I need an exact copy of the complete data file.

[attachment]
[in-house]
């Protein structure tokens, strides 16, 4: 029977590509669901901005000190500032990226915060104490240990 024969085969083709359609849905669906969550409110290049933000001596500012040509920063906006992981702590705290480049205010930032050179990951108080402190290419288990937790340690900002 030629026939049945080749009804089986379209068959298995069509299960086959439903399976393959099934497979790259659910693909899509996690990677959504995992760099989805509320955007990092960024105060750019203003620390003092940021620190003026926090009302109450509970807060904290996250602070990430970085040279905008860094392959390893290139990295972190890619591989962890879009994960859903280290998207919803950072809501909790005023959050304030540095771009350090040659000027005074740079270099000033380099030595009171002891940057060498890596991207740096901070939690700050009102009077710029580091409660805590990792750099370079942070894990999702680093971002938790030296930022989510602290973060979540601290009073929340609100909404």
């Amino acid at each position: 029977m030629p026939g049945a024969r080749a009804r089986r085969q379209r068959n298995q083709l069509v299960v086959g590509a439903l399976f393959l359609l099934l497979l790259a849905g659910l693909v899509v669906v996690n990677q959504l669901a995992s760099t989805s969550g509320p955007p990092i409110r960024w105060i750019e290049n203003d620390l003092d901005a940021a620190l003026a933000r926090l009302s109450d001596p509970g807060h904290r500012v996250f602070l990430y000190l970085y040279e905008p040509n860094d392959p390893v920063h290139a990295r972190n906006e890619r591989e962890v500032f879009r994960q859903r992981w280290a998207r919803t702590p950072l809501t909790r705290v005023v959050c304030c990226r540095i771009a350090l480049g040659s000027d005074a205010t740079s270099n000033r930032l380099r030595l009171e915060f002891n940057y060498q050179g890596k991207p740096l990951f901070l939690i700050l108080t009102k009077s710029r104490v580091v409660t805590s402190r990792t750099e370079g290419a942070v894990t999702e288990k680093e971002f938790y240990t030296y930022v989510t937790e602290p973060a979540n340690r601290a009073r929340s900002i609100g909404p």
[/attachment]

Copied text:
[in-house]
């Protein structure tokens, strides 16, 4: 029977590509669901901005000190500032990226915060104490240990 024969085969083709359609849905669906969550409110290049933000001596500012040509920063906006992981702590705290480049205010930032050179990951108080402190290419288990937790340690900002 030629026939049945080749009804089986379209068959298995069509299960086959439903399976393959099934497979790259659910693909899509996690990677959504995992760099989805509320955007990092960024105060750019203003620390003092940021620190003026926090009302109450509970807060904290996250602070990430970085040279905008860094392959390893290139990295972190890619591989962890879009994960859903280290998207919803950072809501909790005023959050304030540095771009350090040659000027005074740079270099000033380099030595009171002891940057060498890596991207740096901070939690700050009102009077710029580091409660805590990792750099370079942070894990999702680093971002938790030296930022989510602290973060979540601290009073929340609100909404």
């Amino acid at each position: 029977m030629p026939g049945a024969r080749a009804r089986r085969q379209r068959n298995q083709l069509v299960v086959g590509a439903l399976f393959l359609l099934l497979l790259a849905g659910l693909v899509v669906v996690n990677q959504l669901a995992s760099t989805s969550g509320p955007p990092i409110r960024w105060i750019e290049n203003d620390l003092d901005a940021a620190l003026a933000r926090l009302s109450d001596p509970g807060h904290r500012v996250f602070l990430y000190l970085y040279e905008p040509n860094d392959p390893v920063h290139a990295r972190n906006e890619r591989e962890v500032f879009r994960q859903r992981w280290a998207r919803t702590p950072l809501t909790r705290v005023v959050c304030c990226r540095i771009a350090l480049g040659s000027d005074a205010t740079s270099n000033r930032l380099r030595l009171e915060f002891n940057y060498q050179g890596k991207p740096l990951f901070l939690i700050l108080t009102k009077s710029r104490v580091v409660t805590s402190r990792t750099e370079g290419a942070v894990t999702e288990k680093e971002f938790y240990t030296y930022v989510t937790e602290p973060a979540n340690r601290a009073r929340s900002i609100g909404p």